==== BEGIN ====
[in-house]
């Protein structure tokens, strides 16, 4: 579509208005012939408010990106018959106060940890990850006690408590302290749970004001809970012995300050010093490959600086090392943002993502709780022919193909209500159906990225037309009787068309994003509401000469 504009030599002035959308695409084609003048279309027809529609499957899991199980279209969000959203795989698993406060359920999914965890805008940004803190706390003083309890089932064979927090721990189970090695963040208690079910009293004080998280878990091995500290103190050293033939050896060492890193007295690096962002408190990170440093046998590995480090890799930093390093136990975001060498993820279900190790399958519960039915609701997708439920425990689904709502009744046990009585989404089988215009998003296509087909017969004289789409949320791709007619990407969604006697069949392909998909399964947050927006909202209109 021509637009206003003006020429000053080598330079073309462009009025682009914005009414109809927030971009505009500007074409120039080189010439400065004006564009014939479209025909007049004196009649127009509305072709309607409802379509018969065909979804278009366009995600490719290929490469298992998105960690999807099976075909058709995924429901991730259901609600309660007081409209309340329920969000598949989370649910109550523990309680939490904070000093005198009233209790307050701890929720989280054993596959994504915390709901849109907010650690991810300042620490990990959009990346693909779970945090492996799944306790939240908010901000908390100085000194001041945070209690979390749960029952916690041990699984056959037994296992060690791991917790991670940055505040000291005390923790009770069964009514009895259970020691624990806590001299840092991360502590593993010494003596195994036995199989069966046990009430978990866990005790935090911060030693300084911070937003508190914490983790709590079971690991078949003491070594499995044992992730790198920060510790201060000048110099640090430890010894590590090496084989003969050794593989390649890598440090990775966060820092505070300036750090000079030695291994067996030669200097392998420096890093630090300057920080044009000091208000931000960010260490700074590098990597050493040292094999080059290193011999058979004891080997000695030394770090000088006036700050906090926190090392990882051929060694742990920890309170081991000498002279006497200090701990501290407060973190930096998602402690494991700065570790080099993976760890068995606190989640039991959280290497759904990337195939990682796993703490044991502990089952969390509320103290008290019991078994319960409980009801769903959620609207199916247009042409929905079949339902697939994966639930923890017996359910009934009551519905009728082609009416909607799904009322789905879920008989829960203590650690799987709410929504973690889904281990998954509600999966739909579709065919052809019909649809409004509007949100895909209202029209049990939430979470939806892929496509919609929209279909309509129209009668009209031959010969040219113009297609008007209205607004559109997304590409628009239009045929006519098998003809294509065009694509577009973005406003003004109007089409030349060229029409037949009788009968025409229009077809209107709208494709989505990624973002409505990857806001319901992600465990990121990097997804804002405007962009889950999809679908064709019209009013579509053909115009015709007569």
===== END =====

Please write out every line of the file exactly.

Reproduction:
[in-house]
């Protein structure tokens, strides 16, 4: 579509208005012939408010990106018959106060940890990850006690408590302290749970004001809970012995300050010093490959600086090392943002993502709780022919193909209500159906990225037309009787068309994003509401000469 504009030599002035959308695409084609003048279309027809529609499957899991199980279209969000959203795989698993406060359920999914965890805008940004803190706390003083309890089932064979927090721990189970090695963040208690079910009293004080998280878990091995500290103190050293033939050896060492890193007295690096962002408190990170440093046998590995480090890799930093390093136990975001060498993820279900190790399958519960039915609701997708439920425990689904709502009744046990009585989404089988215009998003296509087909017969004289789409949320791709007619990407969604006697069949392909998909399964947050927006909202209109 021509637009206003003006020429000053080598330079073309462009009025682009914005009414109809927030971009505009500007074409120039080189010439400065004006564009014939479209025909007049004196009649127009509305072709309607409802379509018969065909979804278009366009995600490719290929490469298992998105960690999807099976075909058709995924429901991730259901609600309660007081409209309340329920969000598949989370649910109550523990309680939490904070000093005198009233209790307050701890929720989280054993596959994504915390709901849109907010650690991810300042620490990990959009990346693909779970945090492996799944306790939240908010901000908390100085000194001041945070209690979390749960029952916690041990699984056959037994296992060690791991917790991670940055505040000291005390923790009770069964009514009895259970020691624990806590001299840092991360502590593993010494003596195994036995199989069966046990009430978990866990005790935090911060030693300084911070937003508190914490983790709590079971690991078949003491070594499995044992992730790198920060510790201060000048110099640090430890010894590590090496084989003969050794593989390649890598440090990775966060820092505070300036750090000079030695291994067996030669200097392998420096890093630090300057920080044009000091208000931000960010260490700074590098990597050493040292094999080059290193011999058979004891080997000695030394770090000088006036700050906090926190090392990882051929060694742990920890309170081991000498002279006497200090701990501290407060973190930096998602402690494991700065570790080099993976760890068995606190989640039991959280290497759904990337195939990682796993703490044991502990089952969390509320103290008290019991078994319960409980009801769903959620609207199916247009042409929905079949339902697939994966639930923890017996359910009934009551519905009728082609009416909607799904009322789905879920008989829960203590650690799987709410929504973690889904281990998954509600999966739909579709065919052809019909649809409004509007949100895909209202029209049990939430979470939806892929496509919609929209279909309509129209009668009209031959010969040219113009297609008007209205607004559109997304590409628009239009045929006519098998003809294509065009694509577009973005406003003004109007089409030349060229029409037949009788009968025409229009077809209107709208494709989505990624973002409505990857806001319901992600465990990121990097997804804002405007962009889950999809679908064709019209009013579509053909115009015709007569």